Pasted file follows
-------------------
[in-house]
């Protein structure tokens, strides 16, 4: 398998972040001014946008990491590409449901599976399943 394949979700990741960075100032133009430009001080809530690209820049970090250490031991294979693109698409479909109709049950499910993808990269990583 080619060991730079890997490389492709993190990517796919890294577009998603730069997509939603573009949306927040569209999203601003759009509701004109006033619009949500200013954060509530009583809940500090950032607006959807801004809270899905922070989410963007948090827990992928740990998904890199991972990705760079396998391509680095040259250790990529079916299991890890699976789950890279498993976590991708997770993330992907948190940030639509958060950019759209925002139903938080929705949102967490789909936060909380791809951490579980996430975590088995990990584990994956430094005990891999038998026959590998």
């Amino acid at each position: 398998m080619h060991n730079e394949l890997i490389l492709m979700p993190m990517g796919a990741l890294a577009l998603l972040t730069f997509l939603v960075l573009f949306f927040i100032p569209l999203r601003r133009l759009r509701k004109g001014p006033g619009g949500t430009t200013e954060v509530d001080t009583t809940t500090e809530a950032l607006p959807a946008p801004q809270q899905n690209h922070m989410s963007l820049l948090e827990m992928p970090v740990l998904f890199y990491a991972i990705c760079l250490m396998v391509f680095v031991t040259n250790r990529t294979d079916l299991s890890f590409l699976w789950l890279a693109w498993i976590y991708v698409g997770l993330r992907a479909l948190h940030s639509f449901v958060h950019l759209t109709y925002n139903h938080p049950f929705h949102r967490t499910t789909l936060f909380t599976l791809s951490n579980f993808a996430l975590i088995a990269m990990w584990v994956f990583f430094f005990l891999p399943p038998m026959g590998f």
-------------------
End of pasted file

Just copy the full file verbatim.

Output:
[in-house]
């Protein structure tokens, strides 16, 4: 398998972040001014946008990491590409449901599976399943 394949979700990741960075100032133009430009001080809530690209820049970090250490031991294979693109698409479909109709049950499910993808990269990583 080619060991730079890997490389492709993190990517796919890294577009998603730069997509939603573009949306927040569209999203601003759009509701004109006033619009949500200013954060509530009583809940500090950032607006959807801004809270899905922070989410963007948090827990992928740990998904890199991972990705760079396998391509680095040259250790990529079916299991890890699976789950890279498993976590991708997770993330992907948190940030639509958060950019759209925002139903938080929705949102967490789909936060909380791809951490579980996430975590088995990990584990994956430094005990891999038998026959590998």
């Amino acid at each position: 398998m080619h060991n730079e394949l890997i490389l492709m979700p993190m990517g796919a990741l890294a577009l998603l972040t730069f997509l939603v960075l573009f949306f927040i100032p569209l999203r601003r133009l759009r509701k004109g001014p006033g619009g949500t430009t200013e954060v509530d001080t009583t809940t500090e809530a950032l607006p959807a946008p801004q809270q899905n690209h922070m989410s963007l820049l948090e827990m992928p970090v740990l998904f890199y990491a991972i990705c760079l250490m396998v391509f680095v031991t040259n250790r990529t294979d079916l299991s890890f590409l699976w789950l890279a693109w498993i976590y991708v698409g997770l993330r992907a479909l948190h940030s639509f449901v958060h950019l759209t109709y925002n139903h938080p049950f929705h949102r967490t499910t789909l936060f909380t599976l791809s951490n579980f993808a996430l975590i088995a990269m990990w584990v994956f990583f430094f005990l891999p399943p038998m026959g590998f």